Do you enjoy sticking to rules or are you a bit of a rebel? Some rules are there to be broken and in my opinion, especially those rules in photography that we all know and love. But there’s the old adage “first learn the rules before breaking them” to take into account. This is what Daniel Inskeep of Mango Street explains in his latest video.
Hashtag #accidentalrenaissance has over 17,000 posts on Instagram. And even though it’s often a joke or a meme, I believe all of us have also seen some pretty amazing photos that look like Renaissance paintings. But what is it that makes them remind us of the works of master painters? Chroma says that composition and light are the keys. In this video, they break them down so you can take “accidental Renaissance” photos – on purpose.
The “rules” of composition are always a hot and divisive topic. Some stick to them adamantly while others act like they don’t exist (or they don’t know any exist). The former can be difficult to break away from and the latter can be very freeing, allowing you to explore all kinds of composition ideas in your work.
In this video, Sean Tucker talks about going beyond the rules and how his photography has been guided mostly by intuition. He breaks down some of his own images and why they work. He covers a lot of topics that aren’t really mentioned at all in the usually accepted rules and how they can make the viewer feel when looking at an image.
When it comes to composition, there are generally two schools of thought. The first is to strictly obey the “rules” they’ve read or been taught. The other is to simply go with your gut and what feels right. This video from Advancing Your Photography featuring photographer Huntington Witherill leans more towards the right.
While Huntington talks us through some very specific thoughts and processes, he says there’s no formula or list of things to do that will guarantee a good composition. Good composition is a strategy and a skill that is largely intuitive. Learning more “rules” isn’t going to make your composition any better.
Game screenshots are common and popular on social media, and have been a thing ever since streamers started streaming. I’ve never been a big fan of calling “video game photography” photography (they’re still just screenshots), but they can still be a valuable teaching aid when it comes to things like composition and lighting (depending on the game).
And that’s exactly what Texas-based pro car photographer Mir-or-Image has been doing in his new series on YouTube. With as popular as in-game screenshots have become, many games now come with a “photo” mode that allows you to freeze the game and move the camera to get yourself that perfect competition. Mir has been utilising this feature to help teach other photographers.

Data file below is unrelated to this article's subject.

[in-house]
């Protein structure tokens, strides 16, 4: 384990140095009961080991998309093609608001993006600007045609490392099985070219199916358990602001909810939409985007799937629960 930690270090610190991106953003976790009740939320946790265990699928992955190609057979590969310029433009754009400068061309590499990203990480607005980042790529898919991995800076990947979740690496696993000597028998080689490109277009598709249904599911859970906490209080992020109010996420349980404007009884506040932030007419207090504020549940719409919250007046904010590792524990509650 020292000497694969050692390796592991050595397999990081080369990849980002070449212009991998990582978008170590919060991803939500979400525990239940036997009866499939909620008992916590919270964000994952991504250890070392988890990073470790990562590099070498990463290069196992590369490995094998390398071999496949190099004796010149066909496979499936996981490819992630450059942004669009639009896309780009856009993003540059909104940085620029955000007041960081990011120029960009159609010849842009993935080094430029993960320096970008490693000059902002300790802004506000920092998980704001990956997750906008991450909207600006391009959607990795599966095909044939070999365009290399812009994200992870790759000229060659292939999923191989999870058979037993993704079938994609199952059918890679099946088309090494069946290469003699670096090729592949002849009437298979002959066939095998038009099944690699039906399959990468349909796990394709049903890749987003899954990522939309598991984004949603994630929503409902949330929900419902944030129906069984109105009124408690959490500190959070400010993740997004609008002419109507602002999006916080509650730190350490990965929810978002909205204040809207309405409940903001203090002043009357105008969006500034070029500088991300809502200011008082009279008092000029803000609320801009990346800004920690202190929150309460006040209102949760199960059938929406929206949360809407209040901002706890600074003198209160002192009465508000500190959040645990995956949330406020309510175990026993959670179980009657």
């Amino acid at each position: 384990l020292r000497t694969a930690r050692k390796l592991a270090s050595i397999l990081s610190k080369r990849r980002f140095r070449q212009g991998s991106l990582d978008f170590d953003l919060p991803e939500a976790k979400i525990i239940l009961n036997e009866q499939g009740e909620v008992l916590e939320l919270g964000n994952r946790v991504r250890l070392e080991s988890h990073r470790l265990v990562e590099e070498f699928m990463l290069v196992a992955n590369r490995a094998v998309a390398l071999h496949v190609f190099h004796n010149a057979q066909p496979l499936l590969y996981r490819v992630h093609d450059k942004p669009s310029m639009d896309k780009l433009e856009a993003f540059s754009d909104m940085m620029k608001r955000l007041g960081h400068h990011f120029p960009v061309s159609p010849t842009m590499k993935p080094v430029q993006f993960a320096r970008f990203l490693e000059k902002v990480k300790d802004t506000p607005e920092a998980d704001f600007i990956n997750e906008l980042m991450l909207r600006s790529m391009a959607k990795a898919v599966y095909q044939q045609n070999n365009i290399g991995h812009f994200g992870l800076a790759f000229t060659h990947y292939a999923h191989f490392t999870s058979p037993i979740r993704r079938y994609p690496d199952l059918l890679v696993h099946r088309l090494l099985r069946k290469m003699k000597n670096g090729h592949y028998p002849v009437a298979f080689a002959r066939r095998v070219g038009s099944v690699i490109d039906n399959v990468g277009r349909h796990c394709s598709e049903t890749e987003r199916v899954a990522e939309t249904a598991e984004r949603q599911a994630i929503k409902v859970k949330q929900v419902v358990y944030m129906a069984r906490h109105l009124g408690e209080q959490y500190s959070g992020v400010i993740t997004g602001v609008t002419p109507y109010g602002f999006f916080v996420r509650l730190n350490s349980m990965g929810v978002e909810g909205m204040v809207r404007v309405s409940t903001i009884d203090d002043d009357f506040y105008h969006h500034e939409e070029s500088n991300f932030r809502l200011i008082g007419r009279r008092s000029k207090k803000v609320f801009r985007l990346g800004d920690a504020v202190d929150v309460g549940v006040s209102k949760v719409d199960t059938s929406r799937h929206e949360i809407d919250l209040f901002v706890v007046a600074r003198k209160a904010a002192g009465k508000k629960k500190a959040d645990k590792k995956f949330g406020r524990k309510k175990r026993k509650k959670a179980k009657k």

Photography is packed so full of “rules”. Well, they’re more like guidelines, really. But the “rules” seem to tear photographers up into two camps. The first wants everybody to strictly adhere to them and the second wants to shoot whatever and however they like. There’s nothing wrong with either approach, really, but the two are not mutually exclusive.
Some of the best images out there break the “rules” of photography. But as this video from Craig Roberts at e6 Vlogs explains, whether you choose to follow them or not, understanding them and why they exist can make for much greater impact when you choose to break them.
Today I will discuss the importance of background in photography composition illustrated with some examples of mine.
Part of a larger series covering elements of composition in photography for which you’ll find links at the end of this article.
I taught myself photography in quite a specific order, I navigated / progressed through various urban photography genres:
Graffiti Photography > Urban Landscape Photography > Street Photography
It’s the reason I realised early how important an image’s background really is, allow me to explain:
Composition is a wonderful thing. There are so many ways to compose your shot effectively, and there are all kinds of “rules” out there as to what makes for a good or bad composition. Often you get people spouting off these rules as “the only way to compose a shot!” but they are of course, speaking complete nonsense. There are many ways to frame a shot depending on the story you want to tell, whether it’s with stills or video.
Zach Ramelan leans more towards the video side of composition in this one, offering up a number of unique camera angles, compositions and techniques that aren’t very common. At least, not effectively. But they can be very effective and a great way to tell a story and provide extra narrative and subtext to the shot.
I’m currently writing a series of blog articles on photography composition. The two previous articles on composition covered are The Rule of Thirds in photography and Leading Lines in photography. I thought this time I’d cover symmetry and include some of my own symmetry photography examples to illustrate this.
Now… I cannot speak for others but in my opinion, symmetry is key in photography. Of course, it needn’t be present in all photography but it’s hard to deny the strong and positive impact it has on any photograph. Symmetry seems to satisfy a need within us. It fills me with calm and feels relaxing to my brain. It feels good. But why is that? Why do we take pleasure from symmetry?
The rule of thirds in photography.
I know… I’m going back to basics but since I just published an article on the importance of Leading Lines in Photography, I thought it to be a good idea to go back to the beginning and explain crucial bits of photography which I hadn’t covered until now.
A note on rules: I have always held the belief that rules, however useful at times, are meant to be broken.
Don’t go slap your boss, it wasn’t meant that way.
I’ll put it in bold for you: